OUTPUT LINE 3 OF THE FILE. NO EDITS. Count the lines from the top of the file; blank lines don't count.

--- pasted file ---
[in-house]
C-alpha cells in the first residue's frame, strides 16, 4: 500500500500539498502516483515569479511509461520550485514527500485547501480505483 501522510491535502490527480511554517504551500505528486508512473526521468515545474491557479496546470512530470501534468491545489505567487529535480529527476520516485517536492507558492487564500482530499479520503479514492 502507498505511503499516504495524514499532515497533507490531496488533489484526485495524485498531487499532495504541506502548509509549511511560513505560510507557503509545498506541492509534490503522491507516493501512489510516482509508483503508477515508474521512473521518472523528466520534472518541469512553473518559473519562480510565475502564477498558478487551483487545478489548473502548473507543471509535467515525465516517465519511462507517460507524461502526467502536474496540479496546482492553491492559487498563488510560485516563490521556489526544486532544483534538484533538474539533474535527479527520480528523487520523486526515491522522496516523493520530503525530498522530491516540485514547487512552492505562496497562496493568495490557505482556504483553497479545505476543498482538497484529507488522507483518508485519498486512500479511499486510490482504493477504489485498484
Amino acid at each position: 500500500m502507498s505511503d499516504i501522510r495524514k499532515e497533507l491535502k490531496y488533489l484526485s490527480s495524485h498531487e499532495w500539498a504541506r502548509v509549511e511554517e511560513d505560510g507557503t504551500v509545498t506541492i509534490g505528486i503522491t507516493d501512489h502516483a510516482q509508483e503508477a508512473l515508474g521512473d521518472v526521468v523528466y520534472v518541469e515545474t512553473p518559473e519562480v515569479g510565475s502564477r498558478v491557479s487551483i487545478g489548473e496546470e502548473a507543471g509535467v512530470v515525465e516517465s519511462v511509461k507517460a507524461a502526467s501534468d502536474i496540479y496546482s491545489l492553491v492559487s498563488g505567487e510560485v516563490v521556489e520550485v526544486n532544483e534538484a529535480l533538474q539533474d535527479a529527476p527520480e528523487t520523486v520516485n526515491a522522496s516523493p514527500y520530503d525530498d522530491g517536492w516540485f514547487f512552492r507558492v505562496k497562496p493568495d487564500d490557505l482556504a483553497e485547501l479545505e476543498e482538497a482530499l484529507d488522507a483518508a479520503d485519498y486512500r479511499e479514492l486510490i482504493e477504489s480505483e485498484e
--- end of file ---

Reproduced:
Amino acid at each position: 500500500m502507498s505511503d499516504i501522510r495524514k499532515e497533507l491535502k490531496y488533489l484526485s490527480s495524485h498531487e499532495w500539498a504541506r502548509v509549511e511554517e511560513d505560510g507557503t504551500v509545498t506541492i509534490g505528486i503522491t507516493d501512489h502516483a510516482q509508483e503508477a508512473l515508474g521512473d521518472v526521468v523528466y520534472v518541469e515545474t512553473p518559473e519562480v515569479g510565475s502564477r498558478v491557479s487551483i487545478g489548473e496546470e502548473a507543471g509535467v512530470v515525465e516517465s519511462v511509461k507517460a507524461a502526467s501534468d502536474i496540479y496546482s491545489l492553491v492559487s498563488g505567487e510560485v516563490v521556489e520550485v526544486n532544483e534538484a529535480l533538474q539533474d535527479a529527476p527520480e528523487t520523486v520516485n526515491a522522496s516523493p514527500y520530503d525530498d522530491g517536492w516540485f514547487f512552492r507558492v505562496k497562496p493568495d487564500d490557505l482556504a483553497e485547501l479545505e476543498e482538497a482530499l484529507d488522507a483518508a479520503d485519498y486512500r479511499e479514492l486510490i482504493e477504489s480505483e485498484e